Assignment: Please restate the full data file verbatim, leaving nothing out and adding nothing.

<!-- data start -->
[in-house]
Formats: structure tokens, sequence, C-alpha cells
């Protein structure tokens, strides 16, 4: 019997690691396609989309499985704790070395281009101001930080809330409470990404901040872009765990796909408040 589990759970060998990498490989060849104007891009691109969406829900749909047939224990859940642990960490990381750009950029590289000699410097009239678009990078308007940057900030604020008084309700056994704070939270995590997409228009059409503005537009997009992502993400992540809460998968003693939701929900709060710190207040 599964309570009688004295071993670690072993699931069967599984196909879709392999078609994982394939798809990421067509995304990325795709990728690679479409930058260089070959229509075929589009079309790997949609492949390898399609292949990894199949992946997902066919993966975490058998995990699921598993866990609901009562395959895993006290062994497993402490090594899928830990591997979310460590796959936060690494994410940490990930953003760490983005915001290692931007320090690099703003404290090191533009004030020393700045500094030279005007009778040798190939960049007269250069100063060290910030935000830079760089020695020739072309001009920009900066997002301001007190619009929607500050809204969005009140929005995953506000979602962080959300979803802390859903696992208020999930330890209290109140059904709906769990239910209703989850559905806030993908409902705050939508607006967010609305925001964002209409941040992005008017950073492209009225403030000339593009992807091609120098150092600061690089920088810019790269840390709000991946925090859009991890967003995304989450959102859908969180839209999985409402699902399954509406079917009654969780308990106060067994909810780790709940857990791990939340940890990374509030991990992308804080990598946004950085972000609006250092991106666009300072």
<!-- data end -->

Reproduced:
[in-house]
Formats: structure tokens, sequence, C-alpha cells
């Protein structure tokens, strides 16, 4: 019997690691396609989309499985704790070395281009101001930080809330409470990404901040872009765990796909408040 589990759970060998990498490989060849104007891009691109969406829900749909047939224990859940642990960490990381750009950029590289000699410097009239678009990078308007940057900030604020008084309700056994704070939270995590997409228009059409503005537009997009992502993400992540809460998968003693939701929900709060710190207040 599964309570009688004295071993670690072993699931069967599984196909879709392999078609994982394939798809990421067509995304990325795709990728690679479409930058260089070959229509075929589009079309790997949609492949390898399609292949990894199949992946997902066919993966975490058998995990699921598993866990609901009562395959895993006290062994497993402490090594899928830990591997979310460590796959936060690494994410940490990930953003760490983005915001290692931007320090690099703003404290090191533009004030020393700045500094030279005007009778040798190939960049007269250069100063060290910030935000830079760089020695020739072309001009920009900066997002301001007190619009929607500050809204969005009140929005995953506000979602962080959300979803802390859903696992208020999930330890209290109140059904709906769990239910209703989850559905806030993908409902705050939508607006967010609305925001964002209409941040992005008017950073492209009225403030000339593009992807091609120098150092600061690089920088810019790269840390709000991946925090859009991890967003995304989450959102859908969180839209999985409402699902399954509406079917009654969780308990106060067994909810780790709940857990791990939340940890990374509030991990992308804080990598946004950085972000609006250092991106666009300072």